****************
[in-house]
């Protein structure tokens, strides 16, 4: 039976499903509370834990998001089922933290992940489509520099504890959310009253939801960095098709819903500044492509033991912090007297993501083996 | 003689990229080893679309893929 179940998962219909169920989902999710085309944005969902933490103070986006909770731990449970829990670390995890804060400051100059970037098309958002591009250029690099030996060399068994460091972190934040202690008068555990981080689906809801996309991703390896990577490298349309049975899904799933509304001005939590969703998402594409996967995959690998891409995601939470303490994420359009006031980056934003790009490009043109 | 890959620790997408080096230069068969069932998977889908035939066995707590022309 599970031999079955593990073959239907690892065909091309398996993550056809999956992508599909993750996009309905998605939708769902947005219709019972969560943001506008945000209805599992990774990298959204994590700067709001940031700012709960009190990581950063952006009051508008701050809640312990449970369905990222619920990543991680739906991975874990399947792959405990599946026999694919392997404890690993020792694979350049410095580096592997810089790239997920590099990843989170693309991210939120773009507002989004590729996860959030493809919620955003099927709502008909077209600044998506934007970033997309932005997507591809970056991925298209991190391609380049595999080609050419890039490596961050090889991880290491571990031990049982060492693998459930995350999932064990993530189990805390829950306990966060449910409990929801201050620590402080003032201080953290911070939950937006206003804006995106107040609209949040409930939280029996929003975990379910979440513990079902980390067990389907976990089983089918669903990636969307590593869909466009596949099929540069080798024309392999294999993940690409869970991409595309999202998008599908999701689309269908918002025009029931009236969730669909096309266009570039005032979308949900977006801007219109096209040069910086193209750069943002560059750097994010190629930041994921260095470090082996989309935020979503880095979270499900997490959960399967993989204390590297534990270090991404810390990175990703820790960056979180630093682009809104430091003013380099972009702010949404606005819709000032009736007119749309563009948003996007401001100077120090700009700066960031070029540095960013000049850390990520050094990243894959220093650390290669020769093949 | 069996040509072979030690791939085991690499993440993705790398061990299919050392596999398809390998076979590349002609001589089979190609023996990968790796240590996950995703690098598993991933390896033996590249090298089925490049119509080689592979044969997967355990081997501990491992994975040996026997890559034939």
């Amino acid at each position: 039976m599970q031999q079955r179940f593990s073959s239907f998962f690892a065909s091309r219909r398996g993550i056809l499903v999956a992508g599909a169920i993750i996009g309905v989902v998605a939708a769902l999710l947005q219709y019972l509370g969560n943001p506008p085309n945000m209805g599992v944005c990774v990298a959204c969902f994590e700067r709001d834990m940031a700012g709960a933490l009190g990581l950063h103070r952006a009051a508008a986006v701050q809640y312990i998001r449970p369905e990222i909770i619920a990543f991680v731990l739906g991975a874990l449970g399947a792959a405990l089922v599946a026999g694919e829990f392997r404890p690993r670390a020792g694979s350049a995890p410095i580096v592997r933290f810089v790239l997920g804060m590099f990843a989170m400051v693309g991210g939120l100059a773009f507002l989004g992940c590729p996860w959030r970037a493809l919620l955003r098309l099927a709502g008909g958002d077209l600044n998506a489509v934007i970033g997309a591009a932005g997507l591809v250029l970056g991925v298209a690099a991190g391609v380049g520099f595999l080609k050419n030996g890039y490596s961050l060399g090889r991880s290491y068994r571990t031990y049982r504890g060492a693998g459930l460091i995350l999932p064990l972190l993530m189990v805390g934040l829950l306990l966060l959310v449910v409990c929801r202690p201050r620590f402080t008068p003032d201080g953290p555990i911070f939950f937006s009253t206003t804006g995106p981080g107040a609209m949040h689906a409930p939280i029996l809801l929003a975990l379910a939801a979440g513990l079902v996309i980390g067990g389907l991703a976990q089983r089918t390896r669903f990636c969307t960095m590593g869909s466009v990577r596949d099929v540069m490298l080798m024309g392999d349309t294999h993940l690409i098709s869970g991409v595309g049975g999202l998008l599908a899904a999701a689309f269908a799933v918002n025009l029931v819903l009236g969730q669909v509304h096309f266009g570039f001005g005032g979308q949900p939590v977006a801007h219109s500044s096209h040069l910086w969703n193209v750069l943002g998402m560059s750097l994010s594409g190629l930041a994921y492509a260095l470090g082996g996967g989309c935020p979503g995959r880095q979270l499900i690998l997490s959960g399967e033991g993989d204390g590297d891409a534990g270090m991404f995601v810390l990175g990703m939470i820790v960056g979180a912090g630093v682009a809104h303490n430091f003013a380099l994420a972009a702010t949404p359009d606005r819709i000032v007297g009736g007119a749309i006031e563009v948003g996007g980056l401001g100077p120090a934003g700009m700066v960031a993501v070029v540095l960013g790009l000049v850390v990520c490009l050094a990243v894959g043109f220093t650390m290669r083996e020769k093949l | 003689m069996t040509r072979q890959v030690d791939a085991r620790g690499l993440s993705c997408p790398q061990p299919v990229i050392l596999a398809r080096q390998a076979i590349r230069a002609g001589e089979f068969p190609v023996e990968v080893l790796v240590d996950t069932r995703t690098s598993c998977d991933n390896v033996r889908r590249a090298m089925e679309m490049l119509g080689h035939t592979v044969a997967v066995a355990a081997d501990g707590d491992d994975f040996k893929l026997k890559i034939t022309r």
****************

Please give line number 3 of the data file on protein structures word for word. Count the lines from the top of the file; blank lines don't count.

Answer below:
């Amino acid at each position: 039976m599970q031999q079955r179940f593990s073959s239907f998962f690892a065909s091309r219909r398996g993550i056809l499903v999956a992508g599909a169920i993750i996009g309905v989902v998605a939708a769902l999710l947005q219709y019972l509370g969560n943001p506008p085309n945000m209805g599992v944005c990774v990298a959204c969902f994590e700067r709001d834990m940031a700012g709960a933490l009190g990581l950063h103070r952006a009051a508008a986006v701050q809640y312990i998001r449970p369905e990222i909770i619920a990543f991680v731990l739906g991975a874990l449970g399947a792959a405990l089922v599946a026999g694919e829990f392997r404890p690993r670390a020792g694979s350049a995890p410095i580096v592997r933290f810089v790239l997920g804060m590099f990843a989170m400051v693309g991210g939120l100059a773009f507002l989004g992940c590729p996860w959030r970037a493809l919620l955003r098309l099927a709502g008909g958002d077209l600044n998506a489509v934007i970033g997309a591009a932005g997507l591809v250029l970056g991925v298209a690099a991190g391609v380049g520099f595999l080609k050419n030996g890039y490596s961050l060399g090889r991880s290491y068994r571990t031990y049982r504890g060492a693998g459930l460091i995350l999932p064990l972190l993530m189990v805390g934040l829950l306990l966060l959310v449910v409990c929801r202690p201050r620590f402080t008068p003032d201080g953290p555990i911070f939950f937006s009253t206003t804006g995106p981080g107040a609209m949040h689906a409930p939280i029996l809801l929003a975990l379910a939801a979440g513990l079902v996309i980390g067990g389907l991703a976990q089983r089918t390896r669903f990636c969307t960095m590593g869909s466009v990577r596949d099929v540069m490298l080798m024309g392999d349309t294999h993940l690409i098709s869970g991409v595309g049975g999202l998008l599908a899904a999701a689309f269908a799933v918002n025009l029931v819903l009236g969730q669909v509304h096309f266009g570039f001005g005032g979308q949900p939590v977006a801007h219109s500044s096209h040069l910086w969703n193209v750069l943002g998402m560059s750097l994010s594409g190629l930041a994921y492509a260095l470090g082996g996967g989309c935020p979503g995959r880095q979270l499900i690998l997490s959960g399967e033991g993989d204390g590297d891409a534990g270090m991404f995601v810390l990175g990703m939470i820790v960056g979180a912090g630093v682009a809104h303490n430091f003013a380099l994420a972009a702010t949404p359009d606005r819709i000032v007297g009736g007119a749309i006031e563009v948003g996007g980056l401001g100077p120090a934003g700009m700066v960031a993501v070029v540095l960013g790009l000049v850390v990520c490009l050094a990243v894959g043109f220093t650390m290669r083996e020769k093949l | 003689m069996t040509r072979q890959v030690d791939a085991r620790g690499l993440s993705c997408p790398q061990p299919v990229i050392l596999a398809r080096q390998a076979i590349r230069a002609g001589e089979f068969p190609v023996e990968v080893l790796v240590d996950t069932r995703t690098s598993c998977d991933n390896v033996r889908r590249a090298m089925e679309m490049l119509g080689h035939t592979v044969a997967v066995a355990a081997d501990g707590d491992d994975f040996k893929l026997k890559i034939t022309r």